News of the Wired
“The Strange Similarity of Neuron and Galaxy Networks” [Nautilus]. “[W]e—an astrophysicist and a neuroscientist—joined forces to quantitatively compare the complexity of galaxy networks and neuronal networks…. Not only are the complexities of the brain and cosmic web actually similar, but so are their structures. The universe may be self-similar across scales that differ in size by a factor of a billion billion billion…. Is the apparent similarity [between images of the cosmic web and the brain] just the human tendency to perceive meaningful patterns in random data (apophenia)? Remarkably enough, the answer seems to be no: Statistical analysis shows these systems do indeed present quantitative similarities. Researchers regularly use a technique called power spectrum analysis to study the large-scale distribution of galaxies. The power spectrum of an image measures the strength of structural fluctuations belonging to a specific spatial scale. In other words, it tells us how many high-frequency and low-frequency notes make the peculiar spatial melody of each image. A stunning message emerges from the power spectrum graph in Figure 2 (below): The relative distribution of fluctuations in the two networks is remarkably similar, over several orders of magnitude.” • Word of the day: Isomorphism.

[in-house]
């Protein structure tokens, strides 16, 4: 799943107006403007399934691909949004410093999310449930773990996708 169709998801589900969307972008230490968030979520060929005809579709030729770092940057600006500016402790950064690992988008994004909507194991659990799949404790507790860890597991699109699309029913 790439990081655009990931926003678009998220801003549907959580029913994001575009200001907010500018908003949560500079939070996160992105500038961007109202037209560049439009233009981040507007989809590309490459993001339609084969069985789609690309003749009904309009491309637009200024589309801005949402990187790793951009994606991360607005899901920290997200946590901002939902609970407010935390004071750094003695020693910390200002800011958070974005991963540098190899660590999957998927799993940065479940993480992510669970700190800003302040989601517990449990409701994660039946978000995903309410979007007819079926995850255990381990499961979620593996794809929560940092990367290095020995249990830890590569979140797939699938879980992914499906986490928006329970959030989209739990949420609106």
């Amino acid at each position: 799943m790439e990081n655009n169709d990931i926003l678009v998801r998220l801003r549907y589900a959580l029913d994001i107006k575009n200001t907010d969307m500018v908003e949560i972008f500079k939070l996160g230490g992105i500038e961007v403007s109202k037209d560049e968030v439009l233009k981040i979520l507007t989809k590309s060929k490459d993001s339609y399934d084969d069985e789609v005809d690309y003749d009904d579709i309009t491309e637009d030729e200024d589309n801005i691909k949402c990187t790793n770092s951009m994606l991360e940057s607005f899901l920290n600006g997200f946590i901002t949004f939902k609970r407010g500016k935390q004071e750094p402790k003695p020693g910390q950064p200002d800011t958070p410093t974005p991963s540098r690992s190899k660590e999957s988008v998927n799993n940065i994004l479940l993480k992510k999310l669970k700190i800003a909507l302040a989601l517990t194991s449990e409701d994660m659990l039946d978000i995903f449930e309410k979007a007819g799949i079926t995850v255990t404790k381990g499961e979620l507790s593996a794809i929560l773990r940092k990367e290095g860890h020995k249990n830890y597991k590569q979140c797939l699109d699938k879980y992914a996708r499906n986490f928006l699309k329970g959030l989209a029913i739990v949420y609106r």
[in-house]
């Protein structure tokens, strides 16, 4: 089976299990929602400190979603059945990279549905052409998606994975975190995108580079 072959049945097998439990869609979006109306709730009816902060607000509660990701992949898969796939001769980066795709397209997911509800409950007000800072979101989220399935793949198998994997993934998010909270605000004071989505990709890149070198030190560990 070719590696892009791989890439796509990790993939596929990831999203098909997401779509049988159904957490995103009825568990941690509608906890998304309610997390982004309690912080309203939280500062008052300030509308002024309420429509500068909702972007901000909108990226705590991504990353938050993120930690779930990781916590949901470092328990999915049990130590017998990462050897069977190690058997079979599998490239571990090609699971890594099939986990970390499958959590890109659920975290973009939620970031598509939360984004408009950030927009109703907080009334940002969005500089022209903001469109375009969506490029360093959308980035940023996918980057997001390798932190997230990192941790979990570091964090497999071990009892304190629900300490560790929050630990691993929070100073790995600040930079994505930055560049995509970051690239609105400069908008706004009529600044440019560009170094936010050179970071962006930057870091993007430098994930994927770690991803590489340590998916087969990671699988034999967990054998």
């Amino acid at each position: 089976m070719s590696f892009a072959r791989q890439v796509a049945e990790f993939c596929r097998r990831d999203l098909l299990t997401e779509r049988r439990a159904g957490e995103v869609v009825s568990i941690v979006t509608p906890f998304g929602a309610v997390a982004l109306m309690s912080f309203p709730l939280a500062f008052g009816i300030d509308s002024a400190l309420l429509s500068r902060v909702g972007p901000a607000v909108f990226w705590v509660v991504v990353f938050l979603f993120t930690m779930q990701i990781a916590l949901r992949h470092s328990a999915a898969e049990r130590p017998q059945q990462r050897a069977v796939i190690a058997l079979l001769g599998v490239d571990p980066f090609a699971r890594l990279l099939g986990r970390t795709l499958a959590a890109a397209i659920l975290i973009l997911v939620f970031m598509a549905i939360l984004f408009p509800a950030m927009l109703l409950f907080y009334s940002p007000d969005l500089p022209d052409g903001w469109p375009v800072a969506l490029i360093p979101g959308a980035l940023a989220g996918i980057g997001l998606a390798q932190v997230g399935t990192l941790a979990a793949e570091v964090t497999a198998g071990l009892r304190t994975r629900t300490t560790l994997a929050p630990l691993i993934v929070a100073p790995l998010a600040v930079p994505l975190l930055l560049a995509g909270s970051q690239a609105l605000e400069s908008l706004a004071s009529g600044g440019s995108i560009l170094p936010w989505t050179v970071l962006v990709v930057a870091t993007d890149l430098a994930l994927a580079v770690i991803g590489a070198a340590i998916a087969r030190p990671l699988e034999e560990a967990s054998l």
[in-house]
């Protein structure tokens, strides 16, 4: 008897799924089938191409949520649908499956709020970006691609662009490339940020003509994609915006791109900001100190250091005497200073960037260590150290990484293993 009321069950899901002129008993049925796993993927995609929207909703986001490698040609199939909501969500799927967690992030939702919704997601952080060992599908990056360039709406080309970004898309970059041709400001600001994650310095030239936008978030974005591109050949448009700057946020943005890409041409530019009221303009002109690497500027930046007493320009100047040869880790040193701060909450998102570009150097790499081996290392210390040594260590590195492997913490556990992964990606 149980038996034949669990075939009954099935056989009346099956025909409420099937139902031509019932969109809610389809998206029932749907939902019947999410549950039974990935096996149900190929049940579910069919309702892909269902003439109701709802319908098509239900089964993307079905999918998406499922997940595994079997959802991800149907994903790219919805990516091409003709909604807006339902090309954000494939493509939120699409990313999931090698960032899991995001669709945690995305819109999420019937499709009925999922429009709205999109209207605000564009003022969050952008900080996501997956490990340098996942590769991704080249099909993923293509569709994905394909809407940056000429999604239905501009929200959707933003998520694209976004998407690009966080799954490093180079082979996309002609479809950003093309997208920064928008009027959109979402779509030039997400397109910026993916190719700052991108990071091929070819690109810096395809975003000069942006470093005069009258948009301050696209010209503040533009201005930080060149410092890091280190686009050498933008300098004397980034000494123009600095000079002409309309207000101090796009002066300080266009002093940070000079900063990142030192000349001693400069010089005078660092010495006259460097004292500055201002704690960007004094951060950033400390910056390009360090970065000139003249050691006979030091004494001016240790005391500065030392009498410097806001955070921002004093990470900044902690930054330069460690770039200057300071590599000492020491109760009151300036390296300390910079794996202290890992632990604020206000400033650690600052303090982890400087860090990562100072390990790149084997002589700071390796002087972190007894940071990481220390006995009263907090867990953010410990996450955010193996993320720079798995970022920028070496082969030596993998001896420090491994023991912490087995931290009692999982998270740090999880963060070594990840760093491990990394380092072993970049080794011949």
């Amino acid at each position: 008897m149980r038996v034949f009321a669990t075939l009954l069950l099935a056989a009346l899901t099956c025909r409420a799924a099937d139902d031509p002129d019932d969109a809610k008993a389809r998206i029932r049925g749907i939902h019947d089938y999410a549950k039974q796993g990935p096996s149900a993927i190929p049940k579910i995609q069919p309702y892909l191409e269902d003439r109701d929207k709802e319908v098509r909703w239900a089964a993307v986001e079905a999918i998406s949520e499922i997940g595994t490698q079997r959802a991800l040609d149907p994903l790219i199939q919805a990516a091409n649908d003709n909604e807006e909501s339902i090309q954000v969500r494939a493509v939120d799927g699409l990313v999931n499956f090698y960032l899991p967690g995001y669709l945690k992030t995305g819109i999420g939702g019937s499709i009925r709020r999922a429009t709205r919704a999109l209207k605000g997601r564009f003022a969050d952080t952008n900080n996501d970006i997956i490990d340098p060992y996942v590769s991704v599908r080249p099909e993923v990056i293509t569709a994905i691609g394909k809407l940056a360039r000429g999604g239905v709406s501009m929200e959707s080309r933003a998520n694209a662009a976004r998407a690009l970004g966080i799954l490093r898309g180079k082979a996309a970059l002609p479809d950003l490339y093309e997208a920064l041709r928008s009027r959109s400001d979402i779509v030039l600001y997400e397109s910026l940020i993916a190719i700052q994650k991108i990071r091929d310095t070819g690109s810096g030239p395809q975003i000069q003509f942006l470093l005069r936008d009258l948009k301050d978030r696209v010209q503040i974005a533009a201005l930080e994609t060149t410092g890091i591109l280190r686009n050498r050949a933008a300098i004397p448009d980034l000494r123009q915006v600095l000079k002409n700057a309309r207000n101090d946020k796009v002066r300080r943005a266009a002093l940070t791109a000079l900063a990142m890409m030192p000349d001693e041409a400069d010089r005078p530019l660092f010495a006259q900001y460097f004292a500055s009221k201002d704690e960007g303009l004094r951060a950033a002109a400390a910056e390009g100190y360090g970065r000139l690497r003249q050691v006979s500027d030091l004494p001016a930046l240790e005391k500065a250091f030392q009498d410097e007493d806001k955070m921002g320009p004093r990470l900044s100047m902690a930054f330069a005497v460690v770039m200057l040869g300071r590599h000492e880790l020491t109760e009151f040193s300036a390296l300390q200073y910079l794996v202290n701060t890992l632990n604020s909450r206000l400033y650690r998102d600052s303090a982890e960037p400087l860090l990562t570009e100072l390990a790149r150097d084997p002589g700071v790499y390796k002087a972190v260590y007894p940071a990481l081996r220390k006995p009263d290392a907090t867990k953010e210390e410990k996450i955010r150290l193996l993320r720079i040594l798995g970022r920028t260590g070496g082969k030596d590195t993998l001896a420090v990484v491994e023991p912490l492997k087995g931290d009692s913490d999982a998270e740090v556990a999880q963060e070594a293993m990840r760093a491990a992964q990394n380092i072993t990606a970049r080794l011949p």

“‘How to Read a Japanese Poem’ by Steven D Carter” [Asian Review of Books]. “[T]he poem included here is actually about love, and we know that Shikishi was a virtual recluse. What could she know about that subject? The comment section explains; she creates a persona, ‘a rhetorical extension of herself based on literary precedents’ and, of course, drawn on her own life in the formality of the imperial court.” More isomorphism?
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WB writes: “Willow branch sculpture at the University of Minnesota Landscape Arboretum. Artist’s Statement: “Often the public imagines that a work of art should be made to last, but I believe that a sculpture, like a good flower bed, has its seasons.’” – Patrick Dougherty